When we moved to acreage things got worse. With no neighbours, no-one could hear the screams. In the new house we all had our own rooms, with sliding doors along a passageway, and we would wait in dread as the first door slammed open and then the next and finally to my room where I took many a punch meant for my mother. Relatives knew and did nothing. Relatives even said “You must have done something to deserve it. You shouldn’t antagonise him.” So many times the home phone was ripped out of the wall to prevent us calling for help. There were many times, after being violently beaten ourselves, that one of us would run three miles to the only payphone in the area to ring an uncle to come and stop the fists. Eventually, because they were sick of it, no-one came. And my mum stayed because she loved him.
Why did mum stay? Because leaving was impossible…
Weekends were horrendous, but during the week no-one drank. We were a normal family. Without alcohol my father was the best father anyone could have. Noone ever talked about the violence of the previous weekend. It was never discussed, and life went back to normal and no one ever said “sorry”.
For Barb it was all about the shame. She could not leave because she was Catholic. She could not leave because she would be taking us from our father. She could not leave because she did not want her parents to know. She would often sob in between the blows and say “Why are you doing this to me? I thought you loved me?”. She tried to leave once, but he came after her and promised that it would not happen again. But it always did.
No child deserves to be beaten to a pulp…
No child should know what it is like to be hit with a fist like an iron bar. No child should know what it is like to be thrown up against a wall like a rag doll. No child should know what it is like to be hit in the face with an iron or have their jaw almost broken, their nose broken and earrings ripped from their ears.
No child should ever know what it is like to be curled in the foetal position, covering their head whilst trying to fend off kicks to their stomach, their back and their head. I vowed to never allow my mother to be hurt if I could stop it, but I knew that if I stayed then one night he would not stop and I would be dead. I left home at 15.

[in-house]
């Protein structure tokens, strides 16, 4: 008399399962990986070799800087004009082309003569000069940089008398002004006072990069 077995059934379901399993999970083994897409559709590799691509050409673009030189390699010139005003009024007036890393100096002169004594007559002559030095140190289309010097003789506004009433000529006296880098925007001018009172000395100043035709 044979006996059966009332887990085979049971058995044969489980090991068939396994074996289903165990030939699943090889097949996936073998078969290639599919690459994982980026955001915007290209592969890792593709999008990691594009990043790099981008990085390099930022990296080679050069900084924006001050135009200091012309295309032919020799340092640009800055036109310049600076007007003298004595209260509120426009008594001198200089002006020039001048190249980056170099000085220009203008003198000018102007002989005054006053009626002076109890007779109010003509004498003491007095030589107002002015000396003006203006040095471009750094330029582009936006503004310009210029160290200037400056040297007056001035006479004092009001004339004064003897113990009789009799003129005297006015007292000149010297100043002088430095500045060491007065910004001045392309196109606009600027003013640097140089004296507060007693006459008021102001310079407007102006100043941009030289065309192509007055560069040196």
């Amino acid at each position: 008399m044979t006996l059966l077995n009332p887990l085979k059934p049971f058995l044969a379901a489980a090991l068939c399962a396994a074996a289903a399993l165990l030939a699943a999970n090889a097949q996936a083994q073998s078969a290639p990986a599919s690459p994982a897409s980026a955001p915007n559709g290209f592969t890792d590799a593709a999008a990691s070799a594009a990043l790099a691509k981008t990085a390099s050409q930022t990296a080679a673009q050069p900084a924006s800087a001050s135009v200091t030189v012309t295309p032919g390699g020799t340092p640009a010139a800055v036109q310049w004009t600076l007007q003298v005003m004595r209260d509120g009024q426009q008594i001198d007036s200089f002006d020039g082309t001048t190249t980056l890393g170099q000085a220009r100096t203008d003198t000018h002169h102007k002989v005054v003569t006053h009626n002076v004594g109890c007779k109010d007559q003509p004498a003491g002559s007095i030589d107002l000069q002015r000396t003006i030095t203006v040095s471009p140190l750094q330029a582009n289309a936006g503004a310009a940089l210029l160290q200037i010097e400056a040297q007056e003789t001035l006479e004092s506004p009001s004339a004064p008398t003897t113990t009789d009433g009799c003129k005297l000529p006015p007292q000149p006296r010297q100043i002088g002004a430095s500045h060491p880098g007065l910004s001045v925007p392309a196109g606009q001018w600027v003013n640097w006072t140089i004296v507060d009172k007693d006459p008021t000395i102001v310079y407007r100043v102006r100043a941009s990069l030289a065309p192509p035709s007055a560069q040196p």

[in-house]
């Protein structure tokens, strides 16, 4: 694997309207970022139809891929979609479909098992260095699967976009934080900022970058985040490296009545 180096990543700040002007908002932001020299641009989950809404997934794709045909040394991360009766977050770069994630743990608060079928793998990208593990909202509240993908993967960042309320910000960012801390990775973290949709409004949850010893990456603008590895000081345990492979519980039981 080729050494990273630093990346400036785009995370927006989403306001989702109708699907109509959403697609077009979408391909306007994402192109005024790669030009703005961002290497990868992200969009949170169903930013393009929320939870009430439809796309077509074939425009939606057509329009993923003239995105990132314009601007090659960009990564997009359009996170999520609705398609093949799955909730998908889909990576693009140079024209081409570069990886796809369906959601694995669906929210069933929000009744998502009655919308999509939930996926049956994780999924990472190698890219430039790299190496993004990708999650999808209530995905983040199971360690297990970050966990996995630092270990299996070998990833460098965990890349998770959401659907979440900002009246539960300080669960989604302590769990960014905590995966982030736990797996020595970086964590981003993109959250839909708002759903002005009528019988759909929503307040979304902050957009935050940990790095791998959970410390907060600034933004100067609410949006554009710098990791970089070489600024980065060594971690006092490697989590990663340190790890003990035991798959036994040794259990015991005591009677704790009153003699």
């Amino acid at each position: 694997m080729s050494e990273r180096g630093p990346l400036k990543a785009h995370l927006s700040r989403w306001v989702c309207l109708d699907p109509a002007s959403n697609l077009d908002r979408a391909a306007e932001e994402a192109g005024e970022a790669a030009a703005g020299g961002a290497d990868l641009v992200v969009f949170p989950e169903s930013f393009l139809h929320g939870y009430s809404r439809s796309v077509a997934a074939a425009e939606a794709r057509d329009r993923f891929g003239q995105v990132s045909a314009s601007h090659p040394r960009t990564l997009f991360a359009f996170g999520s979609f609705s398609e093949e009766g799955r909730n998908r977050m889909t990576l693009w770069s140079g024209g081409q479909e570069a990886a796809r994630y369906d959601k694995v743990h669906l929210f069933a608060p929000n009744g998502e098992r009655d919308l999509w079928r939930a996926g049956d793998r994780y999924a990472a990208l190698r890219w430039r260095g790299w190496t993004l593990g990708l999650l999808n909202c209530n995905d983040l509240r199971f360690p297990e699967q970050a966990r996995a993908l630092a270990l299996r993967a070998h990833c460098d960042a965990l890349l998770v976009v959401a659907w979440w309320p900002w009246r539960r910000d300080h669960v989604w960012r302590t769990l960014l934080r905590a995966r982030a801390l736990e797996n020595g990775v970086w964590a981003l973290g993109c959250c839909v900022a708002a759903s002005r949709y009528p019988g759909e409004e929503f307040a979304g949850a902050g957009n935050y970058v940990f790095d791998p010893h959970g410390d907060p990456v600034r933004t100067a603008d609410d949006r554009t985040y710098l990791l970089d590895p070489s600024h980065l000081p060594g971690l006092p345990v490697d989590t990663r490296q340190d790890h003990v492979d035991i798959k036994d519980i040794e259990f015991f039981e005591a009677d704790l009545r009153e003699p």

Watching my own back was just a normal part of life…
Unfortunately child safety often goes hand in hand with domestic violence and substance abuse. In my case maybe if the services were available to help both of my parents then my and my sisters’ childhoods would have been vastly different. Like all children we loved our parents. We could not understand why they hurt each other. We could not understand why we were in the middle.
We could not understand why for most of the week we had a relatively normal family because we did not know any different. A a child I learnt very quickly to pick up on the signs and when the switch would be flipped over, when no amount of reasoning with my father would make any difference. My older sister always tried to be the peacemaker and tried to de-escalate the impending violence and was always bewildered, and still is, when it did not work.
As a child I learnt that when the fighting started that the best place to be was in a confined space such as a passageway. I learnt well before I took up karate that you are less likely to be hurt if the fight is in the passageway because even if you are thrown up against a wall the momentum was not as great as if you were in the lounge room. I learnt that the worst place to end up was on the floor where it was more difficult to protect yourself from the blows and the kicks.
I learnt to be aware of my surroundings and to be alert to the fact that my father would often come from one of two directions and that you literally had to watch your own back. I learnt to always have another exit so I could run if I had to. These are considerations that no child should ever have to think about.
“Why are you punishing her? She is the victim.”
When I was a child there seemed no way out. In my childhood, children’s services were very different. I learnt that making a complaint meant that you would be taken away from your family —from your sisters, from your mother—supposedly for your own safety and made a ward of the state.
I know this from firsthand experience. I remember running three miles to the nearest telephone booth, bloodied and bruised, to call for help.
I can still see myself – earrings ripped out of my ears, with blood matted through my hair, my favourite jumper ripped and having trouble breathing due to broken ribs, my nose streaming blood, my lips bleeding because my teeth had been smashed through them and still just running on sheer adrenalin to get away. This time though it was different.<
This time instead of ringing an uncle for help I rang my sister’s old boyfriend who lived just up the road from the telephone booth. I can remember sitting on the concrete sobbing when he arrived and he picked me up and he said: “No more. No more. Not ever again. This time we have to end this”. I was 14. We went straight to the police station and for the first time in my life I made a formal complaint because I truly believed that I would never survive another attack like that one.